How to sing the Requiem chant according to the Solesmes tradition – Pt 2: The Gradual

Requiem Aeternam, the Gradual from the Missa pro defunctoris is typically unlike other Mode II chants. Mode II Graduals tend to have a different character to their Mode II counterparts with a wider ambitus and their own unique musical vocabulary. Here the structural notes are LA and DO and these should be kept heavy throughout the piece. The other ornamental notes should be sung with a lighter touch.

Requiem æternam dona eis, Domine;
In memoria æterna erit justus,
ab auditione mala non timebit.

Eternal rest grant unto them, O Lord.
He shall be justified in everlasting memory,
and shall not fear evil reports.

Requiem aetérnam

Don’t rush the first notes of Requiem. The first three notes that form the Req of Requiem must be sung with equal length. Allow time for the choir to come in together on aeternum – you can break between Requiem and aeternum to ensure clarity of sound. As you sing the porrectus on ter of aeternum lean on the final TI before you move on to the next all important structural note DO. As you near the end of that aeternam neumatic group, put in a caesura before the final three notes, again as a device to emphasis the important structural note LA.

dona eis Domine:

When you reach the top notes, as with the introit Requiem Aeternam do not be afraid to linger on these notes. The top note of  the Salicus  on the do of dona is a perfect example. Remember the note before, despite having a vertical episema under it is not for sitting on, it is a ‘John the Baptist note. On the ne of Domine accent the double DO virgas not forgetting that the following note with the vertical episema is another of those important structural notes. The note after the quilisma is important (DO) and then on treat the final torculus as though it has a horizontal episema over it.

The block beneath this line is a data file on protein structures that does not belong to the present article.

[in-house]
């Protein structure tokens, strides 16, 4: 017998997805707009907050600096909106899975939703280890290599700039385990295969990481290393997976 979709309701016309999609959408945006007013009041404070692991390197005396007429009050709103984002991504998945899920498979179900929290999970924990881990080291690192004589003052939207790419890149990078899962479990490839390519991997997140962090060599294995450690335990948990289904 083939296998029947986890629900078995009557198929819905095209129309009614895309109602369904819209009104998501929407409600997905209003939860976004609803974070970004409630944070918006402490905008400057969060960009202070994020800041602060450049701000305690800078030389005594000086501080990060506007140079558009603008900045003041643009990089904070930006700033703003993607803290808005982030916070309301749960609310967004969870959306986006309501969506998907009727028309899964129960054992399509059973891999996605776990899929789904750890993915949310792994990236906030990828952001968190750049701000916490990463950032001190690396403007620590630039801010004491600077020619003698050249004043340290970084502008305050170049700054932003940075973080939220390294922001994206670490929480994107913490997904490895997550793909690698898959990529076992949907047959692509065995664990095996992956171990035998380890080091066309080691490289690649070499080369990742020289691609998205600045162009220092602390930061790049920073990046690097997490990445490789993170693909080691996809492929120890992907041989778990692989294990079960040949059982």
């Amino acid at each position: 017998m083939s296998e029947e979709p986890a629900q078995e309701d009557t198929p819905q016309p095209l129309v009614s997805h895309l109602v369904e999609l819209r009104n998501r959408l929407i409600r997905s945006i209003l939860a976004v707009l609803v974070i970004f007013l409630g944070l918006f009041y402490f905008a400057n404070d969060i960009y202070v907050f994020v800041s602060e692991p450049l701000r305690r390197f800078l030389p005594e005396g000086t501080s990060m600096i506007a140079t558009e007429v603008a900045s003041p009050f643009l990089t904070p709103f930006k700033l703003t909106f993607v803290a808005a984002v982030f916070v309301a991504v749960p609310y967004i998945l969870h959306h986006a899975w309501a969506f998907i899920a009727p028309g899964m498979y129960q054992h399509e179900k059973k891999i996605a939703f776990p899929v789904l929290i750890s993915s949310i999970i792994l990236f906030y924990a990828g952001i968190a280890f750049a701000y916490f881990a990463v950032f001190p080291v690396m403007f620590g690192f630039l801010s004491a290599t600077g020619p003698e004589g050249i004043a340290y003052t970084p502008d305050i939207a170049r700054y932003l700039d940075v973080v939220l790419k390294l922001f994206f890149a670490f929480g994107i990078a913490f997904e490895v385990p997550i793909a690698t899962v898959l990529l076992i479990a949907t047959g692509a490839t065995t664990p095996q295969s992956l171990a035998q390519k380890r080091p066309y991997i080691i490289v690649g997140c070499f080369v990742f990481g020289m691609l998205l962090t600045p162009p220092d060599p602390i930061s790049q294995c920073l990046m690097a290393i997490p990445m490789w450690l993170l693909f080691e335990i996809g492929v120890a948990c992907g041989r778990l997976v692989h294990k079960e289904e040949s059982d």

et lux perpétua

It is important to give lux its full syllabic value. Do not rush over it. Again towards the end of the neumatic group accent the two DO virgas

lúceat eis

Don’t be afraid to finish the syllables. Make a small emphatic break after luceat to ensure that the t is well inunicated The podatus on eis with a horizonal episema can be lengthened on both neumes. The same rule applies with this quilismatic group as with the previous quilismatic group, remembering to lengthen the top note of the Salicus before sliding gently into the next group of neumes over the quarter bar line. On the final quilismatic group before the double bar line again lengthen the penultimate note, the DO.

Follow the same principles for the verse. When you reach non timébit  lengthen both neumes on the podatus with the horizonal episema on é before adding another caesura before starting bit. On the final group acknowledge the final DO notes. Accent the double DO at the end of the first salicus and then into the podatus and lengthen the final DO after the quilisma.

2 thoughts on “How to sing the Requiem chant according to the Solesmes tradition – Pt 2: The Gradual

  1. Patricius says:

    Thank you for both of these very interesting posts on the Requiem chants. The recording of the Introit sounded much as I remember singing it about forty years ago- give or take one or two peculiarities of pronunciation.

    I note that the Introit psalm tone for Te decet hymnus deus is as I recall. There is a slightly different one in the Solesmes “Gregorian Missal”- I wonder. Can you account for the variation?

    • Clare says:

      The newer Graduale which the Gregorian Misssal is from uses a different Mode VI tone for the psalm verse to the pre 1970 Graduale. It also only uses verse 2 of Psalm 64 (unless you repeat the antiphon and then sing more verses) rather than verses 2 and 3 found pre 1970.


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